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We Don't Suffer Enough

"The saving purposes of Christ among the nations and in our neighborhoods will not be accomplished unless Christians choose to suffer." -John Piper, Desiring God

I read those words this morning and I felt instantly convicted.  When do I ever choose to suffer?  Not enough.  I spend more time choosing comfort and ease instead of choosing to sacrifice or even worse, suffer.  When I think about suffering I think about great Christian martyrs like William Tyndale, Jim Elliott, Dietrich Bonfoeffer,the Whitmans and countless others.

I recently read the story of the life of John Hyde, missionary to India.  John Hyde knew sacrifice. He would pray on his knees for 8 hours a day crying out to God for the lost around him.  His doctors say that the strain of his burden for the lost drove his heart into premature failure and death. In fact, bewildering his doctors, his heart had shifted from the left side of his chest to the right hand side.  Frequently, he would invite young boys off the streets into his home and many times they would steal from him.  One winter day John realized a young man had walked off with all his winter coats, so John went to a missionary colleague asking to borrow a spare.  The other missionary scolded him for housing such rabble rowsers.  But his response was, "If we loved men more and sacrificed for them more, we'd we'd have more of a heart to pray."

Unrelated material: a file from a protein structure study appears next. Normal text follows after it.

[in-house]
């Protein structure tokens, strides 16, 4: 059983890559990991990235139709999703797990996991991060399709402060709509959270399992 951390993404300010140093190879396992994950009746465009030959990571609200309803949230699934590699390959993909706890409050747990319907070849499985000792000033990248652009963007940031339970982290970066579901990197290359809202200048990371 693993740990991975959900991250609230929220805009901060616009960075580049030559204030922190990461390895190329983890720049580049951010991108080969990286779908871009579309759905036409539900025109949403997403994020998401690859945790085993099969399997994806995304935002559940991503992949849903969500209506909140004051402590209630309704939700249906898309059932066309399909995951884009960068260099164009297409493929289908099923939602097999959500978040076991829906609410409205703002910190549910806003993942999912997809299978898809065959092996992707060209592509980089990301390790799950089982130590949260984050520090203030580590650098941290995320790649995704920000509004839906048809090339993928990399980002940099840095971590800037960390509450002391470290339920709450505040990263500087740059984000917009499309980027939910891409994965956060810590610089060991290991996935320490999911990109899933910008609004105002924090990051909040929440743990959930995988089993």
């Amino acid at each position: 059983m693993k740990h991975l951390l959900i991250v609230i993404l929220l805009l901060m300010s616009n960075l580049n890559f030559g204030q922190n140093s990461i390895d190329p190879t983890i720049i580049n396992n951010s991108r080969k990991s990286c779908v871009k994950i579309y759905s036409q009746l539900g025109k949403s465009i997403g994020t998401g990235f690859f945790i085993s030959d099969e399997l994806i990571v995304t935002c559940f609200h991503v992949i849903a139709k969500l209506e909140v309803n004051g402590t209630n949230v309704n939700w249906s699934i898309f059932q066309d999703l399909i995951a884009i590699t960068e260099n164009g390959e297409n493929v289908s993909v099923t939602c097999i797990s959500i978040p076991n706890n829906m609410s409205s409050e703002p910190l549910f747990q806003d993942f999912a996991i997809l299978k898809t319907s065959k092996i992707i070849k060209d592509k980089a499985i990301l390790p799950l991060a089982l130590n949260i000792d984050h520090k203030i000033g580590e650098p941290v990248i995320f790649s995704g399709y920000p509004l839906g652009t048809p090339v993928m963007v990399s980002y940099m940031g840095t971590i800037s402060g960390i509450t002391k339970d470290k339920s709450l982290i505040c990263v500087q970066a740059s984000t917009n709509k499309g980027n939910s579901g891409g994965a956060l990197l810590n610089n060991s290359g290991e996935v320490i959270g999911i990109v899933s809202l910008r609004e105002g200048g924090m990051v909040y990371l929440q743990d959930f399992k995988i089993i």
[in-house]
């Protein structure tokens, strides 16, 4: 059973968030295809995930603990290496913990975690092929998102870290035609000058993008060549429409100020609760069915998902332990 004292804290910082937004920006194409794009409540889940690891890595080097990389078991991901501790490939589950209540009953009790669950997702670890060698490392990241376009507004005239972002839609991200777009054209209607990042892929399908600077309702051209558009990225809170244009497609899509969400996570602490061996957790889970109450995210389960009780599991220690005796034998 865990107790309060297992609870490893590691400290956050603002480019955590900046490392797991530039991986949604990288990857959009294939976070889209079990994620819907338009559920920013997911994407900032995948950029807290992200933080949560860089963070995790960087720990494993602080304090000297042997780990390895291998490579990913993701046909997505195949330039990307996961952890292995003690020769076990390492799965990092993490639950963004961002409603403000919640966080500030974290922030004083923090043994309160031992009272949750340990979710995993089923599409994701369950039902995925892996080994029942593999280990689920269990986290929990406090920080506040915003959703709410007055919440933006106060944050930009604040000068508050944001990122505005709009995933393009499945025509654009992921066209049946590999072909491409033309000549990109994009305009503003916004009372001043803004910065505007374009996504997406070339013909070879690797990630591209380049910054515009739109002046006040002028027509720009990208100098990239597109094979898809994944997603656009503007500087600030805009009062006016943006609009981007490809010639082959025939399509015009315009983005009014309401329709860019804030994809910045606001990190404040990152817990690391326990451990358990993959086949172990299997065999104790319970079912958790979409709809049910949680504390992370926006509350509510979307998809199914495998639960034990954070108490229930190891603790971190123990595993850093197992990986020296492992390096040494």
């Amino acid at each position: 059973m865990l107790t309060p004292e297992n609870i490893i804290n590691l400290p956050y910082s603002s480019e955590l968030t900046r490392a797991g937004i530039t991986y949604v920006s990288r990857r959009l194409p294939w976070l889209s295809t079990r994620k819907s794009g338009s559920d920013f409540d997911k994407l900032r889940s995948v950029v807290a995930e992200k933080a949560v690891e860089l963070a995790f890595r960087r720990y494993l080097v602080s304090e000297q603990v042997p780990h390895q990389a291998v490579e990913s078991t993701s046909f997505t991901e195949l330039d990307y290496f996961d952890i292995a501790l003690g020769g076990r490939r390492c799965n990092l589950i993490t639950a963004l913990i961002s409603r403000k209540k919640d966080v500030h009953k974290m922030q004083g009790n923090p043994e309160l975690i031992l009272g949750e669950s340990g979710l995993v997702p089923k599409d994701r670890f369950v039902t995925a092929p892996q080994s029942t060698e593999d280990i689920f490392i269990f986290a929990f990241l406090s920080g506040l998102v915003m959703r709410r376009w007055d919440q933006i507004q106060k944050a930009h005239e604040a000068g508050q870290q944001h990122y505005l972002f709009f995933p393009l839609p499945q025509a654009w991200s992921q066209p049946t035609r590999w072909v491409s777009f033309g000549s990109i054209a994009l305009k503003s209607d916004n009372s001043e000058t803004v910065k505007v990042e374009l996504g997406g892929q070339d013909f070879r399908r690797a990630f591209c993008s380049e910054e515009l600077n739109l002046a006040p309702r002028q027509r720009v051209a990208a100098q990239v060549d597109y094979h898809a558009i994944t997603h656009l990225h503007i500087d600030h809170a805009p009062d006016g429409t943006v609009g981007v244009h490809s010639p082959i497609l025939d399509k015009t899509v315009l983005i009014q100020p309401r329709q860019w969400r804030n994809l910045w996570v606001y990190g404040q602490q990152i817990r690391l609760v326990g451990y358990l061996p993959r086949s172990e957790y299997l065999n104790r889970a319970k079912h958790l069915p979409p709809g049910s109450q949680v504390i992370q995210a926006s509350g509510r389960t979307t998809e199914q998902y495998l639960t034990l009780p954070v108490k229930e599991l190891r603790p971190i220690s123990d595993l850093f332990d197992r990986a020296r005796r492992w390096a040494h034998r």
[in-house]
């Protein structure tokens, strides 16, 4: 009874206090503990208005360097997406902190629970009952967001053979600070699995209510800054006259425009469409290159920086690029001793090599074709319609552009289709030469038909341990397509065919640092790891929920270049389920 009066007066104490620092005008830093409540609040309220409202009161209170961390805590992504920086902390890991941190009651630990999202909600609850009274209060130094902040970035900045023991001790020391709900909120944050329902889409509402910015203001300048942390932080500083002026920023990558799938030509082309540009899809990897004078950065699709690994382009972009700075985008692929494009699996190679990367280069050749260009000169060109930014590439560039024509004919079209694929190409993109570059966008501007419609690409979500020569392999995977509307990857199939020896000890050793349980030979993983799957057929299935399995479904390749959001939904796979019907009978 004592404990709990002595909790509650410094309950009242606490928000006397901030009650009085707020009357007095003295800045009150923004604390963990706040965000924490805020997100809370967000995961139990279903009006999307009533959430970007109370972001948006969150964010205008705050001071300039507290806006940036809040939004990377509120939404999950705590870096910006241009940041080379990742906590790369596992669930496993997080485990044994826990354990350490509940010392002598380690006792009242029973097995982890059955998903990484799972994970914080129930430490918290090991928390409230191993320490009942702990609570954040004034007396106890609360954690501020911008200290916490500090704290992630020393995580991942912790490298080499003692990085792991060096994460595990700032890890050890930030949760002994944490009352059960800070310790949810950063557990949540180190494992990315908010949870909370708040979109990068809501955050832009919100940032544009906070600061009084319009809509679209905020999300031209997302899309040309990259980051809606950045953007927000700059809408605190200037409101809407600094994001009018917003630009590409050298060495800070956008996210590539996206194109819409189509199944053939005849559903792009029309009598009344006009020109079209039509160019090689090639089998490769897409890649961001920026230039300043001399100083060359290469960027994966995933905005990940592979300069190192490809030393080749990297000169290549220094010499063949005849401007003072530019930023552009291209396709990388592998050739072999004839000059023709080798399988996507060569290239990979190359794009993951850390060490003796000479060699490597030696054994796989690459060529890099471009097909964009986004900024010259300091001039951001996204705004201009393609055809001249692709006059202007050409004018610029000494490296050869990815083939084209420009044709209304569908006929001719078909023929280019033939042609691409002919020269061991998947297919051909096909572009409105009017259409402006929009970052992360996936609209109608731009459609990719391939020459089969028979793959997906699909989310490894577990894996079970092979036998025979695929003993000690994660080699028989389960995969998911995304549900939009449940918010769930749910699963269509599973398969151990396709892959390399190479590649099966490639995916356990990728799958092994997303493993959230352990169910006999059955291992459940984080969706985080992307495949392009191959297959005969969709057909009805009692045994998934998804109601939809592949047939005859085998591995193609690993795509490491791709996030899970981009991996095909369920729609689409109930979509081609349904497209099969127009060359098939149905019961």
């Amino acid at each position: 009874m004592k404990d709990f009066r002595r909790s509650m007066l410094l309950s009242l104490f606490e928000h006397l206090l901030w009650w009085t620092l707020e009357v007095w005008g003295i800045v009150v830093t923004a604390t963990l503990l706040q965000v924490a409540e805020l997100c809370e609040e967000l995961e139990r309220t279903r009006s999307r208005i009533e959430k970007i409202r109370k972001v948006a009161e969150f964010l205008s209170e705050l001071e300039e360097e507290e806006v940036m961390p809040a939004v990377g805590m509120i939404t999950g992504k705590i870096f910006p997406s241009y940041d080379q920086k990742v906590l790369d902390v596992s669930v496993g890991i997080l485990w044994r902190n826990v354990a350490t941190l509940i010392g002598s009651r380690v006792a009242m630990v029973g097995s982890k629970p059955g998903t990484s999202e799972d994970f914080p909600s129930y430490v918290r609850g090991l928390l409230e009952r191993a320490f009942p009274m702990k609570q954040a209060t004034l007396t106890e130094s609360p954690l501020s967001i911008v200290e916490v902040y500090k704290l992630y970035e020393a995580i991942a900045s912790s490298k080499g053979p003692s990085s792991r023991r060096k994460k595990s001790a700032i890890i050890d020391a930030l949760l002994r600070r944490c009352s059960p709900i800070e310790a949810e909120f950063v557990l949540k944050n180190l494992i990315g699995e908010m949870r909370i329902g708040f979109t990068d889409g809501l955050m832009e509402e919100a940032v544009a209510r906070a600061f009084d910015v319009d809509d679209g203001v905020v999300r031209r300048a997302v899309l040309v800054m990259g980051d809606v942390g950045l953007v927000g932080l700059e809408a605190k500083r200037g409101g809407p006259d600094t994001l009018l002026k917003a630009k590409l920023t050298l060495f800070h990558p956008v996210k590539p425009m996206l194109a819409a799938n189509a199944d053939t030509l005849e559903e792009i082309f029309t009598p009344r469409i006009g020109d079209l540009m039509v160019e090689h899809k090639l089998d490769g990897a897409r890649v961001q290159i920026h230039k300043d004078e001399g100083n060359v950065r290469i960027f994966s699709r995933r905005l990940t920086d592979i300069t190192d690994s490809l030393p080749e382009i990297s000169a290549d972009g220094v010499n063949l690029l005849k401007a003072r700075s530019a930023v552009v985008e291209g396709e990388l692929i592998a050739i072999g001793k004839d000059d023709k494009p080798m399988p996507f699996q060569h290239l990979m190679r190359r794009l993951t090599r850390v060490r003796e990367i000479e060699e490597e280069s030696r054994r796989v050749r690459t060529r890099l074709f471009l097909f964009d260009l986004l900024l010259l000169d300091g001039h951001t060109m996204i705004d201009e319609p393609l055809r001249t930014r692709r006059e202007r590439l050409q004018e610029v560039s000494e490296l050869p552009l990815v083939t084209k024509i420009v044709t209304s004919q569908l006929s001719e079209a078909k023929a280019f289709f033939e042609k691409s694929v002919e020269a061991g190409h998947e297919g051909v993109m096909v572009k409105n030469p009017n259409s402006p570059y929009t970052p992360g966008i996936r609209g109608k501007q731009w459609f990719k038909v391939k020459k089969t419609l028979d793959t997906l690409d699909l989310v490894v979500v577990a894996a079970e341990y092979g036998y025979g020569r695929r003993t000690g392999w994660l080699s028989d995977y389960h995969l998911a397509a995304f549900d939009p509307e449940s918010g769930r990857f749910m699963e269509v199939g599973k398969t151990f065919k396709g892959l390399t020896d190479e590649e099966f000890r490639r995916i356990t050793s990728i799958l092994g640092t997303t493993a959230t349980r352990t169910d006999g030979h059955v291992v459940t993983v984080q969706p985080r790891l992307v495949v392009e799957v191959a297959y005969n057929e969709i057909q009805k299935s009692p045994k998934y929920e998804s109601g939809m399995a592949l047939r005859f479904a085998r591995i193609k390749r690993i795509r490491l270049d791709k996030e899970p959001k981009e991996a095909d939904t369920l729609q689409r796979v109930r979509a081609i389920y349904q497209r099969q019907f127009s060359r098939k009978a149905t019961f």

It seems like home decorating, vacation dreaming, socializing at the right places and justifying the purchase of the latest iphone are what top our priority lists these days.  Can we say, as Paul said, "I count all things but rubbish in order that I might gain Christ." (Phil 3:8)?  Gaining Christ was truly Paul's greatest passion.  Is it ours?  

Piper continues, "Without martyrs the final frontiers of world evangelization will not be crossed.  Less extreme is the simple costliness in time and convenience and money and effort to replace excessive and addictive leisure with acts of servant love."  -John Piper

I am not saying we all need to die for the sake of Christ.  But we don't even want to sacrifice a wee bit anymore.  Indeed, it takes time to reach out to your hurting neighbor whose husband just left her. It takes energy to visit the sick, to put aside your agenda to hear out a co-worker whom you don't particularly care for.  Those things may not be considered "suffering" but they might be the first steps we need to start replacing our senseless leisure with acts of love.

After reading such challenging thoughts I need to ask, "How might God be asking me (and you) to "suffer" for His sake this week?"

Comments

  1. Good post, Julie. God has been speaking to Shaun and I about suffering and sacrifice lately as well. Honestly it is scary to think what God might really want from us. You are right, though, to reach this nation of Paraguay (or any nation in the world) with the gospel, sacrifice will be required of those of us living here and seeking Him.

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